Nvidia GeForce RTX 3090 Ti Review
Nvidia GeForce RTX 3090 Ti Review, About 18 months ago, Nvidia released the first RTX Ampere GPUs, such as the premier GeForce RTX 3090, a $1,500 graphics card that we called boring and meaningless in our day-one review.
The RTX 3090 makes very little sense to gamers because there was no need for a large 24GB VRAM buffer, and 8K gaming isn’t a thing despite Nvidia’s best efforts.
Unfortunately, the entire graphics processor segment for the last year and a half could be summarized as “boring and somewhat worthless,” with the adjective “hopeless” thrown in for good measure.
Even meaningless items like the RTX 3090 were virtually impossible to find after the introduction and for months unless you were prepared to pay clearing rates of $3,000 for the quickest GPUs on the market.
Thankfully, prices have begun to fall, albeit they are still exaggerated in most cases.
You can now acquire an RTX 3090 for $1,900, which is still 30% above MSRP but far less than the $3,000+ prices we saw not long ago.
However, the old RTX 3080 is presently selling for $1,100, implying that the 3090 is nearly 70% more expensive for what amounts to 10-15% greater performance at 4K.
You may argue that the RTX 3090 isn’t “useless” because it’s the cheapest graphics card with a 24GB VRAM buffer. Again, this is useless to gamers, but the large memory buffer might be a lifesaver for certain value-based, so there you have it.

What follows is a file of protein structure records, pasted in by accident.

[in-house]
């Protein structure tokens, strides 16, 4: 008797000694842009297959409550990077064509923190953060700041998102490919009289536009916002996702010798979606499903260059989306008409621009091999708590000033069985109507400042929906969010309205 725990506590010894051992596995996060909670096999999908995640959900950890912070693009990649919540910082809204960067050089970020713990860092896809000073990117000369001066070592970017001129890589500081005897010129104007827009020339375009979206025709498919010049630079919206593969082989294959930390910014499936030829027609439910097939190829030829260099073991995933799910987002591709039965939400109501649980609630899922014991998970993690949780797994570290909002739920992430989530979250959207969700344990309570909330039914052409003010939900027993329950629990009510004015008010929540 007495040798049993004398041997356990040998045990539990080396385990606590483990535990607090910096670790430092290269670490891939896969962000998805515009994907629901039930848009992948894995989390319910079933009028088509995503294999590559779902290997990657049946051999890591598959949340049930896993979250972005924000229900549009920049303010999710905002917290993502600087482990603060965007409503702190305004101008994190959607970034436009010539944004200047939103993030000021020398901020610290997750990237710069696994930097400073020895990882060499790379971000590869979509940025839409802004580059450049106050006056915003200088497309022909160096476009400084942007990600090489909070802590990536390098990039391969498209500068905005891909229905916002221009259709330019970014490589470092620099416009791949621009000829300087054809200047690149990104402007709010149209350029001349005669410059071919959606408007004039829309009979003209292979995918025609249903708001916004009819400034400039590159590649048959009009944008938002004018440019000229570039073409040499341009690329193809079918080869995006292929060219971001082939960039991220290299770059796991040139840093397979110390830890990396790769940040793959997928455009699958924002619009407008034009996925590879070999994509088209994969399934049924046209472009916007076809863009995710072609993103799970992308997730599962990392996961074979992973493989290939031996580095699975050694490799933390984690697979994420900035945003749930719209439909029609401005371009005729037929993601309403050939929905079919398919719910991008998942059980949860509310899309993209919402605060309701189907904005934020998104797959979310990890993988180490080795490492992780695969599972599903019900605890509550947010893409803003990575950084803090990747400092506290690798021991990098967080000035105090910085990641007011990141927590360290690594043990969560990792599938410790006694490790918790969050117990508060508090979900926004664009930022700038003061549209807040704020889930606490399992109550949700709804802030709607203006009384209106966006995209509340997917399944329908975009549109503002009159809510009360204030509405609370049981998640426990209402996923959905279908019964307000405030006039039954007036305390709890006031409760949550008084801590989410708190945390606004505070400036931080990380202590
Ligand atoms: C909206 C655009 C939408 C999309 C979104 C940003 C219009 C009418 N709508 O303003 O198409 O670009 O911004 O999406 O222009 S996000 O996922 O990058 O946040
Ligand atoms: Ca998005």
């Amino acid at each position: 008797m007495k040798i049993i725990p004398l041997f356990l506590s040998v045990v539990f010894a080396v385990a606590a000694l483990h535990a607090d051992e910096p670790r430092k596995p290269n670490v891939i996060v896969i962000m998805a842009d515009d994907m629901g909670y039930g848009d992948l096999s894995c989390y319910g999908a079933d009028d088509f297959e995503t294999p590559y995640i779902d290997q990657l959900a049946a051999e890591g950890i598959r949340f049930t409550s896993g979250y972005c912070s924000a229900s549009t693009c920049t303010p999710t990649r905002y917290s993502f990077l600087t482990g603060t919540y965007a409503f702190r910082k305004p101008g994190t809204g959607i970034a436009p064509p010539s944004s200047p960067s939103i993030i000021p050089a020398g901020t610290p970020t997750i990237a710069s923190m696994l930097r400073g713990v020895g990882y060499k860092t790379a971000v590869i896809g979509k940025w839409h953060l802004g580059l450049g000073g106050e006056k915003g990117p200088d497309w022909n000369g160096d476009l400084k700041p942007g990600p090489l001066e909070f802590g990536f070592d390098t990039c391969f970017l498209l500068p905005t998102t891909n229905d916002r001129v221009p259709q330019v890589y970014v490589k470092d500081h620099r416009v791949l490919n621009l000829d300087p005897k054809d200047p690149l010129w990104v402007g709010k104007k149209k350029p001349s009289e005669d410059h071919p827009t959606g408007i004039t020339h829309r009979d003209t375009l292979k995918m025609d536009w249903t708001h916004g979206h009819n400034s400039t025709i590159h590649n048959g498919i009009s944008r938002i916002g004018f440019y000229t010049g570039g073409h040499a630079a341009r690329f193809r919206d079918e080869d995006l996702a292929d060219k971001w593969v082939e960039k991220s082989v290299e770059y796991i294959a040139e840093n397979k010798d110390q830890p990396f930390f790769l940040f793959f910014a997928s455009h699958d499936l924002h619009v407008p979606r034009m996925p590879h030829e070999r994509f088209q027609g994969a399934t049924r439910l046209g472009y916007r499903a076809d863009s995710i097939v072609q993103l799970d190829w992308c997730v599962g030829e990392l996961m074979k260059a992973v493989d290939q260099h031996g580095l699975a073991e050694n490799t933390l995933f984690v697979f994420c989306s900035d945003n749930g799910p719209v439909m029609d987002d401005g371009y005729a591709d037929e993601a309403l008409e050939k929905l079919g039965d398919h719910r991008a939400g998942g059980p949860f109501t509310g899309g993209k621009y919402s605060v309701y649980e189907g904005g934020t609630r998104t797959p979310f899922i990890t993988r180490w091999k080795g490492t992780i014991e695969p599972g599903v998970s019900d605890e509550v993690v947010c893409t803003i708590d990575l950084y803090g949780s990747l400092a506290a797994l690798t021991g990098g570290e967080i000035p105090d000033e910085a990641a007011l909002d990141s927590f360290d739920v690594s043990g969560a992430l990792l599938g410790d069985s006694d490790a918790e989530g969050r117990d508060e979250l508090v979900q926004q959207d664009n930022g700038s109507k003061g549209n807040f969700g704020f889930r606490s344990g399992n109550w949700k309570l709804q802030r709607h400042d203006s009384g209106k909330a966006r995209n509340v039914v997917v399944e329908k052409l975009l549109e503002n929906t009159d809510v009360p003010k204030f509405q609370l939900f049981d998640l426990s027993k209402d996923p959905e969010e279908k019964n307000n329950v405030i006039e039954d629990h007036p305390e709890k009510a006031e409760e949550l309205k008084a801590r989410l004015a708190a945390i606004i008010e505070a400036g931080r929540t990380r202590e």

How about a GeForce RTX 3090 Ti, on the other hand? Would a Ti model with 2.5 percent more cores, a 10% faster clock speed, and 8% greater memory bandwidth be beneficial to anyone? I suppose it depends on the cost. But, for $1,500, it’s not going to be able to replace the original.
This isn’t a “refresh,” in which you get a minor upgrade at the same cost before the following generation arrives; rather, it’s a “milking.” A minor performance boost in exchange for a significant price increase, with the MSRP rising to $2,000.
The 3090 Ti is nothing more than an overclocked 3090 with a ridiculously high power rating of 450 watts, roughly a 30% increase over the original 3090. Isn’t that stupid? It certainly sounds like it, but before we get to the benchmarks, let’s have a look at the three RTX 3090 Ti boards we have on hand.
The Cards: Asus, MSI, and Gainward
Starting with the Asus TUF Gaming OC, the RTX 3090 was already a big card, but the 3090 Ti is even bigger.
It weighs 1677 grams, which isn’t too bad, but the proportions are huge, measuring 325mm long, 150mm tall, and a staggering
63mm broad, making it a 3-slot graphics card.
It appears to be identical to any other TUF Gaming graphics card from the 30-series. Three 100mm fans are enclosed in an aluminum shroud, with a full-size aluminum backplate on the underside. Three DisplayPort outputs and two HDMI outputs are included in the stainless steel I/O mount.
When we get down to the PCB, we find a PCIe 5.0 16-pin power connector, which the 3090 Ti cards come with an adapter that
feeds three 8-pin PCIe cables into the PCIe 5.0 16-pin power connector.
Since no power systems support this connector (at least none that you can buy right now), the 3090 Ti cards come with an adapter
that feeds three 8-pin PCIe cables into the PCIe 5.0 16-pin power connector.
This is essentially the same 12-pin connector as the Nvidia Founders Edition devices, with four additional sense pins.
The RAM is perhaps the most significant enhancement for all 3090 Ti graphics cards. The capacity hasn’t changed from the original, so it’s still 24GB, but memory density and frequency have improved, increasing the capacity of the memory modules from 1GB to 2GB, resulting in only 12 modules on the front side of the PCB. The performance of memory cooling will be greatly improved as a result of this.